By Susan Heavey
WASHINGTON, March 7 (Reuters) – President Donald Trump on Tuesday backed a draft U.S. House of Representatives Republican bill to repeal and replace the Obamacare healthcare law and said it was open to negotiation, adding that he was working on a system to cut drug prices.
House Republicans on Monday unveiled health care legislation that would eliminate the requirement that most Americans obtain medical insurance and create a system of tax credits to coax people to purchase private insurance on the open market.
House Democratic leader Nancy Pelosi said the Republican measure would take millions of people off health insurance rolls and would benefit the wealthy.
The unveiling of the House Republican plan marked a key step toward carrying out pledges by Trump and Republicans in Congress to dismantle the Obamacare law even as lawmakers face pressure from constituents not throw America’s healthcare system into chaos.
In a series of Twitter posts, Trump called the House Republican draft “our wonderful new Healthcare Bill” and said that it was “now out for review and negotiation.”
Trump, who has previously called for lower drug prices, added, “I am working on a new system where there will be competition in the Drug Industry. Pricing for the American people will come way down!” He gave no details. His comment sent shares of drugmakers lower.
The president also said there would be additional action to allow people to buy health insurance across state lines “in phase 2 & 3 of healthcare rollout,” although it was not immediately clear when or how that addition would come.
Shares of health insurers, whose industry is anxiously awaiting any changes, were mixed in early morning trading.
The 2010 Affordable Care Act, former Democratic President Barack Obama’s signature domestic policy achievement, enabled about 20 million Americans who previously had no insurance to obtain medical coverage.
The House Republican plan would do away with an expansion of the Medicaid government healthcare program for the poor that was instrumental in reducing the number of uninsured Americans. It also would remove the penalty paid by Americans without insurance coverage and roll back government subsidies that helped lower-income people purchase insurance through government-run exchanges.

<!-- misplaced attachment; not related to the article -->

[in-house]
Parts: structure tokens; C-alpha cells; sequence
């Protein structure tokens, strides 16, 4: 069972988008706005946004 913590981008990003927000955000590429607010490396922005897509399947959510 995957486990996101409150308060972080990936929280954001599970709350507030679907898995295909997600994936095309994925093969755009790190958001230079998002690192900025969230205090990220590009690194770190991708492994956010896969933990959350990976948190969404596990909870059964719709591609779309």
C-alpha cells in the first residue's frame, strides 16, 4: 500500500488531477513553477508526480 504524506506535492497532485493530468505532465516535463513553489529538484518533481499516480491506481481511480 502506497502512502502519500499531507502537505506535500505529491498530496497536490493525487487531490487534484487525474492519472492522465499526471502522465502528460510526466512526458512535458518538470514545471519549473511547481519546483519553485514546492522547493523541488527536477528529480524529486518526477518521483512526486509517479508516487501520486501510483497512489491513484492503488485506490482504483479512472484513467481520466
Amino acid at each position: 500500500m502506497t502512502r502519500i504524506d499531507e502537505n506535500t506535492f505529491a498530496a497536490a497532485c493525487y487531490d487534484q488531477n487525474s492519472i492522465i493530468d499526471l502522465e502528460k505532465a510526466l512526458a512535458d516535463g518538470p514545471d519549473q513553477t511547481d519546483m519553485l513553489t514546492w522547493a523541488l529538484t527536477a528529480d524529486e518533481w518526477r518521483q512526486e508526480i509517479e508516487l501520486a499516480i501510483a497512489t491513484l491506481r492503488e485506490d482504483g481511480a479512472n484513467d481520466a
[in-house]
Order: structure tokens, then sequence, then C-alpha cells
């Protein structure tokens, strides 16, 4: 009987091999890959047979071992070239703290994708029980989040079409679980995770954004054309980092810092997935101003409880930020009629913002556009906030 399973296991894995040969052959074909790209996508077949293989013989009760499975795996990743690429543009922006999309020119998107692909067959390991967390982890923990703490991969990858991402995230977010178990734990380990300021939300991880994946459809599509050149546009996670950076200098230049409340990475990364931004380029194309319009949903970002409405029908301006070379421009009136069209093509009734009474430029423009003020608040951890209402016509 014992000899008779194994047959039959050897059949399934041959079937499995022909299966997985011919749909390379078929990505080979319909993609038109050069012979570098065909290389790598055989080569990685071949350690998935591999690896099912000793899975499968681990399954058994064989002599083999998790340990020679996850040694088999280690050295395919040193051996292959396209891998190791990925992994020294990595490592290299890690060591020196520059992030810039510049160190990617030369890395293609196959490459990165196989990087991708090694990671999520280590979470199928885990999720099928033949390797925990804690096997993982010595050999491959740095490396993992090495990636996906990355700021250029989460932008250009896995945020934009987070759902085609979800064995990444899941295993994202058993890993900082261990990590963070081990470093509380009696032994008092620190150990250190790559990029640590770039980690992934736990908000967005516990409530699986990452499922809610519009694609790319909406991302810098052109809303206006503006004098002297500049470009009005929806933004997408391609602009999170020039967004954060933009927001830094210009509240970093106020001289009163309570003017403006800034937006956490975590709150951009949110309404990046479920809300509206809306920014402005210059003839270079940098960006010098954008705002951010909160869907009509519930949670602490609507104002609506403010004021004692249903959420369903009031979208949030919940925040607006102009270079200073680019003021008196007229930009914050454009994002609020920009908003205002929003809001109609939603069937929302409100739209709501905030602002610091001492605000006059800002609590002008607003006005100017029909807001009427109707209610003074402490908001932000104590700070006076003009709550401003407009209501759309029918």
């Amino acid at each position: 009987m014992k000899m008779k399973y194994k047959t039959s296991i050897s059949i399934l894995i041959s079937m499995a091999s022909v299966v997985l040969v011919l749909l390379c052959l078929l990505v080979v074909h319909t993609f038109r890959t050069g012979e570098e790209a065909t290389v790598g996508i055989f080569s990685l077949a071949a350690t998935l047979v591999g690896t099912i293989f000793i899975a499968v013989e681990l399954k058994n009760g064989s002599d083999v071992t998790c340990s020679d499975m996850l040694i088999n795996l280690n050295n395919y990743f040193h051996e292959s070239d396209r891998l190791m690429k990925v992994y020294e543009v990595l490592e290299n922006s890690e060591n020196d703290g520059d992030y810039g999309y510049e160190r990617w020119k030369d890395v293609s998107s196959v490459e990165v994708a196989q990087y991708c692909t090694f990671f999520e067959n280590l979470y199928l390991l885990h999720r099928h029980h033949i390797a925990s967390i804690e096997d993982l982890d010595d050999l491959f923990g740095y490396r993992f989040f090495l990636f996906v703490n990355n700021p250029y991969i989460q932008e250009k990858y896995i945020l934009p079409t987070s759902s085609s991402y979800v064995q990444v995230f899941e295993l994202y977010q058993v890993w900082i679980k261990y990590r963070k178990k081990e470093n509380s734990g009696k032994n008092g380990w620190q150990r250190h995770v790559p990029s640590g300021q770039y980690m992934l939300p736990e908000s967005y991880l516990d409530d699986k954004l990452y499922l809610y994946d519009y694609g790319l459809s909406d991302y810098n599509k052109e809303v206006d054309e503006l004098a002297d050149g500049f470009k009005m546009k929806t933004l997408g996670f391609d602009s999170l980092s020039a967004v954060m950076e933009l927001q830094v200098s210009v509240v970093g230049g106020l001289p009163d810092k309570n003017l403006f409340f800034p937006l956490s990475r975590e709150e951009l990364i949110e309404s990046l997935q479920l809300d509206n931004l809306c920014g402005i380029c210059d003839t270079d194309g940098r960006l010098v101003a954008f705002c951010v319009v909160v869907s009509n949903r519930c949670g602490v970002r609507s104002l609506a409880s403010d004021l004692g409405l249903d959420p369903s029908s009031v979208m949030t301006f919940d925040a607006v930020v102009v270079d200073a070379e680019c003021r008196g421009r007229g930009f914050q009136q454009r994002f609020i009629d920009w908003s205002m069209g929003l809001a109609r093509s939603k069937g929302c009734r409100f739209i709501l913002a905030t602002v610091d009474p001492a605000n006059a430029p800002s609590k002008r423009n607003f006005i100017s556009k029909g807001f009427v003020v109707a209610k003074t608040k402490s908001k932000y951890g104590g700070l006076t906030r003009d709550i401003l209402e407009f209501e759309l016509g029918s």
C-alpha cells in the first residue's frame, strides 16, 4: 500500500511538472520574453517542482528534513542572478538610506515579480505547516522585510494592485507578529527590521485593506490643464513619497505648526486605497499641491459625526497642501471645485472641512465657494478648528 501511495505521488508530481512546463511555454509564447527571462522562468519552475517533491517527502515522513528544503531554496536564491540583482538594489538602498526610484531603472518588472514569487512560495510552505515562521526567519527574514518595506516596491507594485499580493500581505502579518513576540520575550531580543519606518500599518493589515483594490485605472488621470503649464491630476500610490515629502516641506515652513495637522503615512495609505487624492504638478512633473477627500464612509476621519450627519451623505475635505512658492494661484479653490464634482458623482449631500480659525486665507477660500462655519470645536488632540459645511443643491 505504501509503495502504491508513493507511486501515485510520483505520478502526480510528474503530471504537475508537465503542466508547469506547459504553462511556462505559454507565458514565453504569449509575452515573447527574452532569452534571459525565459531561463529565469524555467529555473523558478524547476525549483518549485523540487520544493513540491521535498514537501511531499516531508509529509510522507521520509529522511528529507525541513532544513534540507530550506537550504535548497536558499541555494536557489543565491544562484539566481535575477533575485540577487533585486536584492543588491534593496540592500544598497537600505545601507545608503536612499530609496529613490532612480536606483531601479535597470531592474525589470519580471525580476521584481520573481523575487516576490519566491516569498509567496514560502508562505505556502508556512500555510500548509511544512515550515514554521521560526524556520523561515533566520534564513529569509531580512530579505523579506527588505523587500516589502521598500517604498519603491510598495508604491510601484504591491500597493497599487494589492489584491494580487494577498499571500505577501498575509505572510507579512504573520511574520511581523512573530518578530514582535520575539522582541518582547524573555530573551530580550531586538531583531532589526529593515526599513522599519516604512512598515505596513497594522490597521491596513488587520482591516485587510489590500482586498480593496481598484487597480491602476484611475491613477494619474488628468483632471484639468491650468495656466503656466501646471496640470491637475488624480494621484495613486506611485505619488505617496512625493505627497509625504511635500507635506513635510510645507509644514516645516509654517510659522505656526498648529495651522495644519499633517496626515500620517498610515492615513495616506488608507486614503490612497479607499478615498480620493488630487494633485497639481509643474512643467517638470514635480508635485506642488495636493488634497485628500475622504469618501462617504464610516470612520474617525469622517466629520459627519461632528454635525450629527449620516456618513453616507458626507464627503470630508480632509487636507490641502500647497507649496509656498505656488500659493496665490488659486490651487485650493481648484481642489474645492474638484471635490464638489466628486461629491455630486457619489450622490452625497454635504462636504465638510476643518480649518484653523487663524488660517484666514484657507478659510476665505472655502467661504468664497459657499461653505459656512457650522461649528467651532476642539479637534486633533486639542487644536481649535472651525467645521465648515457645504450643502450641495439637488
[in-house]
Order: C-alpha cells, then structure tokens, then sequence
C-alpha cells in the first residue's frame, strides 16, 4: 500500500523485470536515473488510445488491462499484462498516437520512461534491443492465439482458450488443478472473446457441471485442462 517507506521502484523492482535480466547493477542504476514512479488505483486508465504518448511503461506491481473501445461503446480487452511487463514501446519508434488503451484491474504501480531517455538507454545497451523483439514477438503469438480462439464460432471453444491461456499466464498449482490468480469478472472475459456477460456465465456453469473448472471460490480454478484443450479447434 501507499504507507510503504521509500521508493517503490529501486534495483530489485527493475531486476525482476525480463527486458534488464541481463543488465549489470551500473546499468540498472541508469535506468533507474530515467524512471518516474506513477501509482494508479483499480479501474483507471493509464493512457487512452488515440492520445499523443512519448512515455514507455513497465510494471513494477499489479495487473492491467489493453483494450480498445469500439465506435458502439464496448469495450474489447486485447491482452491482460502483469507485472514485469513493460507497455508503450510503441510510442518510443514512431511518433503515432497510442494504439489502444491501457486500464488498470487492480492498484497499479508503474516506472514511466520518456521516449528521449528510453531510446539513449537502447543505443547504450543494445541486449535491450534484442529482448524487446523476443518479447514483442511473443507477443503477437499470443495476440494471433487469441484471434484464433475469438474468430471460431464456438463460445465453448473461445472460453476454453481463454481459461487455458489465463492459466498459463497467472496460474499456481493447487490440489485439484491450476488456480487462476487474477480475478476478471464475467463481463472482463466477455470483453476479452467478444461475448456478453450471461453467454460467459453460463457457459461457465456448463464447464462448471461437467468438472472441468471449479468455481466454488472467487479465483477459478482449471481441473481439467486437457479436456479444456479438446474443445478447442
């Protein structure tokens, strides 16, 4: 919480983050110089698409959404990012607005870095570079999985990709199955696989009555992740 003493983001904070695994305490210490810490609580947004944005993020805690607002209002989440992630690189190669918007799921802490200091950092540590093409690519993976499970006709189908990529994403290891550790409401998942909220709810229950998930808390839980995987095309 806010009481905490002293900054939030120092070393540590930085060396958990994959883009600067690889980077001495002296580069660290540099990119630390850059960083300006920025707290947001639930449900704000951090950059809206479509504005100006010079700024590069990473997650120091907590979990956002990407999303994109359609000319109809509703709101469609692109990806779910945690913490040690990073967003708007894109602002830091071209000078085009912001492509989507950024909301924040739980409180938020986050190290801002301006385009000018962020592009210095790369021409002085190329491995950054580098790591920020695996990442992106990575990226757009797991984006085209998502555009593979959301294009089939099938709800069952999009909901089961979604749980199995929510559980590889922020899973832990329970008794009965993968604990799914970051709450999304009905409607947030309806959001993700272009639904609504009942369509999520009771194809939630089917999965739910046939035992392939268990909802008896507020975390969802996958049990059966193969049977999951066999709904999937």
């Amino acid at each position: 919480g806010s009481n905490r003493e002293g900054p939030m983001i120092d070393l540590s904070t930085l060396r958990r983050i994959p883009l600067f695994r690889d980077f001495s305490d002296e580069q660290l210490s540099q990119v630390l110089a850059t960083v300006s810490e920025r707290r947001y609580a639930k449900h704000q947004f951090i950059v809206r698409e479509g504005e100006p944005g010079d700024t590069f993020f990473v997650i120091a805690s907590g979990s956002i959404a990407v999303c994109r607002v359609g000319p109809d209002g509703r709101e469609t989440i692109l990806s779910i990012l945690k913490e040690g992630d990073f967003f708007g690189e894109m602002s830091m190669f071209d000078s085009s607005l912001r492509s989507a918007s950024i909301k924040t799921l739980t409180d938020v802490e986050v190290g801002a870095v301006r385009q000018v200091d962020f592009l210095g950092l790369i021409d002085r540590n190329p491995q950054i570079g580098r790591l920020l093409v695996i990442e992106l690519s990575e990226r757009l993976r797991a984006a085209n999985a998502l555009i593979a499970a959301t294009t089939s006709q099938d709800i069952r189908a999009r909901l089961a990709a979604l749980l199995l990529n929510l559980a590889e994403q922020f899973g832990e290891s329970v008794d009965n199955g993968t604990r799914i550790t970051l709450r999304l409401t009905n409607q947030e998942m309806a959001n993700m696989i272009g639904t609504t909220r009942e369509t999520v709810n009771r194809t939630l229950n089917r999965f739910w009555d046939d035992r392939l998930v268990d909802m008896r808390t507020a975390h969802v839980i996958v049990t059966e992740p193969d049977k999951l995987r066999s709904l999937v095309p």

Republicans control both Congress and the White House but the future remains uncertain for the plan. It must win approval in the House and the Senate, where it faces a higher bar for passage before it could go to Trump for his signature. In the Senate, Republicans hold a narrower majority and some conservatives have already expressed doubts.
The plan was criticized by Democrats.
It also met with skepticism from some Republicans concerned about its tax credits and Medicaid provisions.
Trump was due to meet with the team of House members charged with tracking support for legislation on Tuesday as lawmakers on two key House committees prepared to review the bill on Wednesday.
White House Office of Budget and Management Director Mick Mulvaney, speaking in a round of television interviews on Tuesday, said the plan should pass the House before lawmakers break in mid-April.
Republican Senator Rand Paul of Kentucky, who has proposed his own alternative health care plan, criticized the House plan as a windfall for private insurers, dubbing it “Obamacare Lite.”
“So much of their bill is a bailout for the insurance companies,” Paul told Fox News.
Four other moderate Senate Republicans have also raised concern over Medicaid. Nearly half of the previously uninsured Americans who gained coverage under Obamacare got it through the expansion of Medicaid, which would end in 2020 under the Republicans’ new plan, then face funding caps.
Some industry groups have expressed concern that lawmakers are moving forward without knowing how much the new proposal will cost or how it will affect health care coverage. Mulvaney told CBS he expected the Congressional Budget Office’s review of the bill in a few days.
Pelosi, appearing on the CBS program “This Morning,” said, “Show us the numbers about what the impact is personally on people. Show us the numbers as to how many people will be thrown off.”
The Republican proposal preserved two popular Obamacare provisions: prohibiting insurers from refusing to cover people with pre-existing medical conditions and allowing people up to age 26 to remain on their parents’ insurance plans.
The plan also does not eliminate the health care exchange where people can buy coverage on the healthcare.gov website.
Instead of current income-based subsidies to buy a plan, Republicans proposed tax credits, which would range from $2,000 to $4,000. Their plan also seeks to encourage people to buy insurance with the age-based credits that are capped at upper-income levels.
Additional reporting by Doina Chiacu and Caroline Humer; Editing by Frances Kerry and Will Dunham